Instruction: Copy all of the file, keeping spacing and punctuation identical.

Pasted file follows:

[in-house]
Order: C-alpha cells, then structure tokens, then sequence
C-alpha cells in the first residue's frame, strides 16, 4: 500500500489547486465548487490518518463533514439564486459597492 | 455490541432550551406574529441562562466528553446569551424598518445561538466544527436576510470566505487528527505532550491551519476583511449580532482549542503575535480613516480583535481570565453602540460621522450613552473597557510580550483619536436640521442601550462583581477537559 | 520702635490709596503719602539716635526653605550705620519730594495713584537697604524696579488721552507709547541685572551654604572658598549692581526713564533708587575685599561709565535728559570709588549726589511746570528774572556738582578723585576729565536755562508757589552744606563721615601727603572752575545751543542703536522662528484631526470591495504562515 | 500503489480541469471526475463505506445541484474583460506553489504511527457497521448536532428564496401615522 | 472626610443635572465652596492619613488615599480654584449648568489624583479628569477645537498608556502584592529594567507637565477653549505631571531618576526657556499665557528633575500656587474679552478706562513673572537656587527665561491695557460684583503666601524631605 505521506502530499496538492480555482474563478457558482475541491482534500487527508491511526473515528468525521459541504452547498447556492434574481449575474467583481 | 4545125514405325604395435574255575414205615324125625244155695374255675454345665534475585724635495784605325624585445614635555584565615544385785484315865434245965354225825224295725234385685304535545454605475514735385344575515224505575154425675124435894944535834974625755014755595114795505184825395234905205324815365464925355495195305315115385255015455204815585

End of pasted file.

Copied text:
[in-house]
Order: C-alpha cells, then structure tokens, then sequence
C-alpha cells in the first residue's frame, strides 16, 4: 500500500489547486465548487490518518463533514439564486459597492 | 455490541432550551406574529441562562466528553446569551424598518445561538466544527436576510470566505487528527505532550491551519476583511449580532482549542503575535480613516480583535481570565453602540460621522450613552473597557510580550483619536436640521442601550462583581477537559 | 520702635490709596503719602539716635526653605550705620519730594495713584537697604524696579488721552507709547541685572551654604572658598549692581526713564533708587575685599561709565535728559570709588549726589511746570528774572556738582578723585576729565536755562508757589552744606563721615601727603572752575545751543542703536522662528484631526470591495504562515 | 500503489480541469471526475463505506445541484474583460506553489504511527457497521448536532428564496401615522 | 472626610443635572465652596492619613488615599480654584449648568489624583479628569477645537498608556502584592529594567507637565477653549505631571531618576526657556499665557528633575500656587474679552478706562513673572537656587527665561491695557460684583503666601524631605 505521506502530499496538492480555482474563478457558482475541491482534500487527508491511526473515528468525521459541504452547498447556492434574481449575474467583481 | 4545125514405325604395435574255575414205615324125625244155695374255675454345665534475585724635495784605325624585445614635555584565615544385785484315865434245965354225825224295725234385685304535545454605475514735385344575515224505575154425675124435894944535834974625755014755595114795505184825395234905205324815365464925355495195305315115385255015455204815585